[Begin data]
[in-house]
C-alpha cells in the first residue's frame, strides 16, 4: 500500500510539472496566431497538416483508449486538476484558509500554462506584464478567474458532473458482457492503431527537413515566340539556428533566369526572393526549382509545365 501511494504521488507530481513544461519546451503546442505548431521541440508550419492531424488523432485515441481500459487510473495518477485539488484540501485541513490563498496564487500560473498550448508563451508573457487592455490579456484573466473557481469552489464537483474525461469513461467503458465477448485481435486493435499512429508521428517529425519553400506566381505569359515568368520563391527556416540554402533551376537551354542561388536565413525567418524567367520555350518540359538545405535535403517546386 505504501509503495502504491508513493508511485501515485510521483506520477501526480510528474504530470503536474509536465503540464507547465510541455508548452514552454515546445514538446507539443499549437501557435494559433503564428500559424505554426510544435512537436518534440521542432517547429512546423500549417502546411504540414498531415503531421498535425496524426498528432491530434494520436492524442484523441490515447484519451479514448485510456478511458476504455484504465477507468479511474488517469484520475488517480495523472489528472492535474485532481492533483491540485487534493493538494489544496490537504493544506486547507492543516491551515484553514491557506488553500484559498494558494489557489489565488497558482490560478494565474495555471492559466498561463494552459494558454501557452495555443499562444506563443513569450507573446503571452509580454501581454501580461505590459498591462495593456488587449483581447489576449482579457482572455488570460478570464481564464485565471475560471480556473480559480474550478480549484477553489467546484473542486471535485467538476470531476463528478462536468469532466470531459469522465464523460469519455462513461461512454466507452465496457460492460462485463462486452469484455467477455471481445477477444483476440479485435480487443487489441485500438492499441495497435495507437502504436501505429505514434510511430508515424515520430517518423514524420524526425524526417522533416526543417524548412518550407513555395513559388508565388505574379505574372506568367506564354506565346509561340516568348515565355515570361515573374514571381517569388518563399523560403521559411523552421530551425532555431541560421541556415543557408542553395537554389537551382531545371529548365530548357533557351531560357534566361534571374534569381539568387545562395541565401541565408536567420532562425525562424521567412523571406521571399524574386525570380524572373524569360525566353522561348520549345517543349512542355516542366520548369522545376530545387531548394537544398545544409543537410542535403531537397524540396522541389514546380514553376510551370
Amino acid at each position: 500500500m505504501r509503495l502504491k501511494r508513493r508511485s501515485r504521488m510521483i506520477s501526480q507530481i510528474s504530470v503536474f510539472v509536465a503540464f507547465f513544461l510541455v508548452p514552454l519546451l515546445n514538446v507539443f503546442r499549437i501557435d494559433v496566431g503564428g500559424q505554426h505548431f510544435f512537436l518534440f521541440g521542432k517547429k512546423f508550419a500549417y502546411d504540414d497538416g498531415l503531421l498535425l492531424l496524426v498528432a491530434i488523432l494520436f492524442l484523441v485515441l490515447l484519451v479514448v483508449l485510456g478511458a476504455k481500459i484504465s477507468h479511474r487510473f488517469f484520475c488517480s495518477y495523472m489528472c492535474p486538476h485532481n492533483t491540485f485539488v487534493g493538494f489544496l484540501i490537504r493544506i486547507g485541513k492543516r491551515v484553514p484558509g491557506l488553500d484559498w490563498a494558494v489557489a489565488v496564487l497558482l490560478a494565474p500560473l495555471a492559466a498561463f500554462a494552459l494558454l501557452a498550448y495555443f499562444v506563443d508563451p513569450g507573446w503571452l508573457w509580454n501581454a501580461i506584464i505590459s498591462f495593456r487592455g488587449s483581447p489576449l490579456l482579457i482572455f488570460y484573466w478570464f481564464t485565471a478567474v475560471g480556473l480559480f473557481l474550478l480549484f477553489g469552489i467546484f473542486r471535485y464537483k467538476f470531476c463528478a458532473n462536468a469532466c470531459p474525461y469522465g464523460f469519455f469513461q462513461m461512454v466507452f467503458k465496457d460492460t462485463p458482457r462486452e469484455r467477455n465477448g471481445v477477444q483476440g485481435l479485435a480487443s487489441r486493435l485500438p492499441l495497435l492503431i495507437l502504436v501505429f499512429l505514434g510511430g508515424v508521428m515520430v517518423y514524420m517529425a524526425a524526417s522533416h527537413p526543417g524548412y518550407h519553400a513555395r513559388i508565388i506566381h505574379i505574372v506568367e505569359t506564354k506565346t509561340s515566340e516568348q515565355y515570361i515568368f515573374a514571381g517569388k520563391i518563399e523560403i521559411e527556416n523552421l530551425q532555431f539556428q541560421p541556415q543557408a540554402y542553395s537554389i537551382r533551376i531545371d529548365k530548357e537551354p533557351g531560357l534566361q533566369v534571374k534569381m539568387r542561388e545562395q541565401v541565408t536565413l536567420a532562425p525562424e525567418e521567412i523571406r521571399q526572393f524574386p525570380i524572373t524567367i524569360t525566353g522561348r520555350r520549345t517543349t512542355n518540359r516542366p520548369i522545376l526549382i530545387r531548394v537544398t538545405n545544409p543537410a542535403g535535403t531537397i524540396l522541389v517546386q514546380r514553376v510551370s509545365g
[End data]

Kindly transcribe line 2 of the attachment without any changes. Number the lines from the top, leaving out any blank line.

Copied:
C-alpha cells in the first residue's frame, strides 16, 4: 500500500510539472496566431497538416483508449486538476484558509500554462506584464478567474458532473458482457492503431527537413515566340539556428533566369526572393526549382509545365 501511494504521488507530481513544461519546451503546442505548431521541440508550419492531424488523432485515441481500459487510473495518477485539488484540501485541513490563498496564487500560473498550448508563451508573457487592455490579456484573466473557481469552489464537483474525461469513461467503458465477448485481435486493435499512429508521428517529425519553400506566381505569359515568368520563391527556416540554402533551376537551354542561388536565413525567418524567367520555350518540359538545405535535403517546386 505504501509503495502504491508513493508511485501515485510521483506520477501526480510528474504530470503536474509536465503540464507547465510541455508548452514552454515546445514538446507539443499549437501557435494559433503564428500559424505554426510544435512537436518534440521542432517547429512546423500549417502546411504540414498531415503531421498535425496524426498528432491530434494520436492524442484523441490515447484519451479514448485510456478511458476504455484504465477507468479511474488517469484520475488517480495523472489528472492535474485532481492533483491540485487534493493538494489544496490537504493544506486547507492543516491551515484553514491557506488553500484559498494558494489557489489565488497558482490560478494565474495555471492559466498561463494552459494558454501557452495555443499562444506563443513569450507573446503571452509580454501581454501580461505590459498591462495593456488587449483581447489576449482579457482572455488570460478570464481564464485565471475560471480556473480559480474550478480549484477553489467546484473542486471535485467538476470531476463528478462536468469532466470531459469522465464523460469519455462513461461512454466507452465496457460492460462485463462486452469484455467477455471481445477477444483476440479485435480487443487489441485500438492499441495497435495507437502504436501505429505514434510511430508515424515520430517518423514524420524526425524526417522533416526543417524548412518550407513555395513559388508565388505574379505574372506568367506564354506565346509561340516568348515565355515570361515573374514571381517569388518563399523560403521559411523552421530551425532555431541560421541556415543557408542553395537554389537551382531545371529548365530548357533557351531560357534566361534571374534569381539568387545562395541565401541565408536567420532562425525562424521567412523571406521571399524574386525570380524572373524569360525566353522561348520549345517543349512542355516542366520548369522545376530545387531548394537544398545544409543537410542535403531537397524540396522541389514546380514553376510551370